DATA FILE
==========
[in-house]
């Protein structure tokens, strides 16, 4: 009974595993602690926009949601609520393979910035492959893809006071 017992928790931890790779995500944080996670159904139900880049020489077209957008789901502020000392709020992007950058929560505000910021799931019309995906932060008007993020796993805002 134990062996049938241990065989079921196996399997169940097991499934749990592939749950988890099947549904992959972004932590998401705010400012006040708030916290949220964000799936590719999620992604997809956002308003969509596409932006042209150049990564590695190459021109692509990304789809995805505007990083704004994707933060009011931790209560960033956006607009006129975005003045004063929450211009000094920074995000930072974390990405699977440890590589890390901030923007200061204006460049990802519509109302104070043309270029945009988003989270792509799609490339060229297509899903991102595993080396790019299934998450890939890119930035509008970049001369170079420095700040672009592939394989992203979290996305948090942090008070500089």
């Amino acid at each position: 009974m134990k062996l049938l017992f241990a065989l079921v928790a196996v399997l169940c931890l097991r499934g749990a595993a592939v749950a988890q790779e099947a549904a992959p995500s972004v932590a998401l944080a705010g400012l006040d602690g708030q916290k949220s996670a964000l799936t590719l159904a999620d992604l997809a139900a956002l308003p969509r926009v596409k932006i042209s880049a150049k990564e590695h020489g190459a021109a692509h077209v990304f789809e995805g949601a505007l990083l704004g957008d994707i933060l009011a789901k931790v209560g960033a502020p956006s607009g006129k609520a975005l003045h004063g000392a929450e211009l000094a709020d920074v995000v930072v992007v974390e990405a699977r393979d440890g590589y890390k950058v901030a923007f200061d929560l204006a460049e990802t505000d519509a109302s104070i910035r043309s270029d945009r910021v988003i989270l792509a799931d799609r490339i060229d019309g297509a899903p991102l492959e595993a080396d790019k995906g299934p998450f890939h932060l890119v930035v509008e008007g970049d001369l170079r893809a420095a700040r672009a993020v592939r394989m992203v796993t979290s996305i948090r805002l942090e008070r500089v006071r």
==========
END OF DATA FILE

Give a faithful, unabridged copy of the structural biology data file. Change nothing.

[in-house]
């Protein structure tokens, strides 16, 4: 009974595993602690926009949601609520393979910035492959893809006071 017992928790931890790779995500944080996670159904139900880049020489077209957008789901502020000392709020992007950058929560505000910021799931019309995906932060008007993020796993805002 134990062996049938241990065989079921196996399997169940097991499934749990592939749950988890099947549904992959972004932590998401705010400012006040708030916290949220964000799936590719999620992604997809956002308003969509596409932006042209150049990564590695190459021109692509990304789809995805505007990083704004994707933060009011931790209560960033956006607009006129975005003045004063929450211009000094920074995000930072974390990405699977440890590589890390901030923007200061204006460049990802519509109302104070043309270029945009988003989270792509799609490339060229297509899903991102595993080396790019299934998450890939890119930035509008970049001369170079420095700040672009592939394989992203979290996305948090942090008070500089």
């Amino acid at each position: 009974m134990k062996l049938l017992f241990a065989l079921v928790a196996v399997l169940c931890l097991r499934g749990a595993a592939v749950a988890q790779e099947a549904a992959p995500s972004v932590a998401l944080a705010g400012l006040d602690g708030q916290k949220s996670a964000l799936t590719l159904a999620d992604l997809a139900a956002l308003p969509r926009v596409k932006i042209s880049a150049k990564e590695h020489g190459a021109a692509h077209v990304f789809e995805g949601a505007l990083l704004g957008d994707i933060l009011a789901k931790v209560g960033a502020p956006s607009g006129k609520a975005l003045h004063g000392a929450e211009l000094a709020d920074v995000v930072v992007v974390e990405a699977r393979d440890g590589y890390k950058v901030a923007f200061d929560l204006a460049e990802t505000d519509a109302s104070i910035r043309s270029d945009r910021v988003i989270l792509a799931d799609r490339i060229d019309g297509a899903p991102l492959e595993a080396d790019k995906g299934p998450f890939h932060l890119v930035v509008e008007g970049d001369l170079r893809a420095a700040r672009a993020v592939r394989m992203v796993t979290s996305i948090r805002l942090e008070r500089v006071r």